Because nearly two-thirds of the 8,000 GWh of electricity consumed in California by battery charger systems (or battery chargers) is wasted by inefficiency, the Energy Commission proposed appliance efficiency standards requiring battery chargers to consume less energy while providing the same performance. Consumer chargers used in cell phones, personal care devices, and power tools will be required to comply with the new standards by February 1, 2013. Industrial charger compliance (e.g. forklifts) is required by January 1, 2014. Compliance for small commercial chargers (such as walkie-talkies and portable barcode scanners) is required by January 1, 2017. See the California Energy Commission press release.
As Electric Vehicles Take Charge, Costs Power Down
By Patrick B. Davis, Vehicle Technologies program manager
The record number of electric-drive vehicles on the floor of Detroit’s North American International Auto Show, which ends January 22, sends a clear message—the American auto industry is dedicated to driving innovation and delivering advanced vehicles to consumers here and around the world. We’re working with them every step of the way to help make that vision a reality. One of the keys to translating the trade show excitement around electric vehicles into widespread consumer adoption is driving down costs, and one area that continues to be a focus across the industry is reducing the cost of electric motors.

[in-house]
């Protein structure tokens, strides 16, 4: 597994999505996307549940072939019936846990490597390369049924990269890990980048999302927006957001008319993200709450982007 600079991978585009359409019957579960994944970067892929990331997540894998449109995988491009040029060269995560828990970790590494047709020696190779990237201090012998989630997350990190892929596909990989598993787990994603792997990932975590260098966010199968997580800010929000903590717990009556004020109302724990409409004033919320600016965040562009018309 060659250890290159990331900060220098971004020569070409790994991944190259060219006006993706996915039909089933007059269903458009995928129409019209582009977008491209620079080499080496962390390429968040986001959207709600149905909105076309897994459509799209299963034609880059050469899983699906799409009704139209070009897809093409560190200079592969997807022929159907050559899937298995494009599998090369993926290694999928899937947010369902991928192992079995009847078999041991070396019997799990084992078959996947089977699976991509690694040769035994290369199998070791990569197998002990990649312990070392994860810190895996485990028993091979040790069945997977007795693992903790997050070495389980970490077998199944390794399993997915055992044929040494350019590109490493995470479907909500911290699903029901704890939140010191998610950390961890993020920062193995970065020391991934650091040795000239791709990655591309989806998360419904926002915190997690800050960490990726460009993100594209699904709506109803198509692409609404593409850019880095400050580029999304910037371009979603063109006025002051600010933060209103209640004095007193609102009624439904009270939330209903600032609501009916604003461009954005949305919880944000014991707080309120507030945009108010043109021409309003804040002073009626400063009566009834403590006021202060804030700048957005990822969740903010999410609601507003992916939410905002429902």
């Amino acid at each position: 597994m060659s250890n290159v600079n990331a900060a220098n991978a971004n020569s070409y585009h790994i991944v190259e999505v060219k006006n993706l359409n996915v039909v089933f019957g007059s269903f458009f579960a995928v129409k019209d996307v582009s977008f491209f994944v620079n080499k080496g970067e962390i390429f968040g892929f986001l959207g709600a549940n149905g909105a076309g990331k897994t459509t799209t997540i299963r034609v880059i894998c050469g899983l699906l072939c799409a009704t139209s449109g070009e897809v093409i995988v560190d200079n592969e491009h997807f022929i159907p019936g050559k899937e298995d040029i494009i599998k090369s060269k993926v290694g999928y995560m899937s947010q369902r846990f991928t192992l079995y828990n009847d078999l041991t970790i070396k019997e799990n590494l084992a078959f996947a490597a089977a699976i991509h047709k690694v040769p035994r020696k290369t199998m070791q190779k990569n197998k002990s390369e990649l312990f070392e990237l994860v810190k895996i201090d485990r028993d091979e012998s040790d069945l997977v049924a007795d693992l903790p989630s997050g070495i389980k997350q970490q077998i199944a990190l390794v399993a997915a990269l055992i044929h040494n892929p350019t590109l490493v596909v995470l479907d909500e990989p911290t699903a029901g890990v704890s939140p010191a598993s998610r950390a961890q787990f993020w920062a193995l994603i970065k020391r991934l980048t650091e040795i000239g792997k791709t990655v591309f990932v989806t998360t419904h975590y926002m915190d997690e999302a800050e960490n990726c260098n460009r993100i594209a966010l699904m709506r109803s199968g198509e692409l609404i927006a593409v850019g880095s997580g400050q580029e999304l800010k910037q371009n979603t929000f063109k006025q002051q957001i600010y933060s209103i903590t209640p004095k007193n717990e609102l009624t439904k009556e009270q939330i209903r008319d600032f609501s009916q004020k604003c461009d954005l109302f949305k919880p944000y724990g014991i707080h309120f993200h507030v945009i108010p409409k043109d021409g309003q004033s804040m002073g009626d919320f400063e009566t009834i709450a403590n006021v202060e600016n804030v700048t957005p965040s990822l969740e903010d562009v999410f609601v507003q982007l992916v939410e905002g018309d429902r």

In addition to further research and development, increasing the domestic manufacturing capacity of electric motors is one of the keys to accomplishing this. Upping capacity will not only help meet growing consumer demand but also help drive down the cost of both the motors and the vehicles that use them. To help achieve this goal, DOE has undertaken a variety of projects with industry partners to find innovative ways to design and manufacture electric motors. On one such project, the department teamed with Delphi Automotive Systems in an effort to reduce the cost, size, and weight of electric motors by using patented semiconductor packaging technology. The result of this cost-sharing partnership is new packaging that is smaller, lighter weight and allows more power to be produced than previous methods. Read the full story on DOE’s Energy Blog.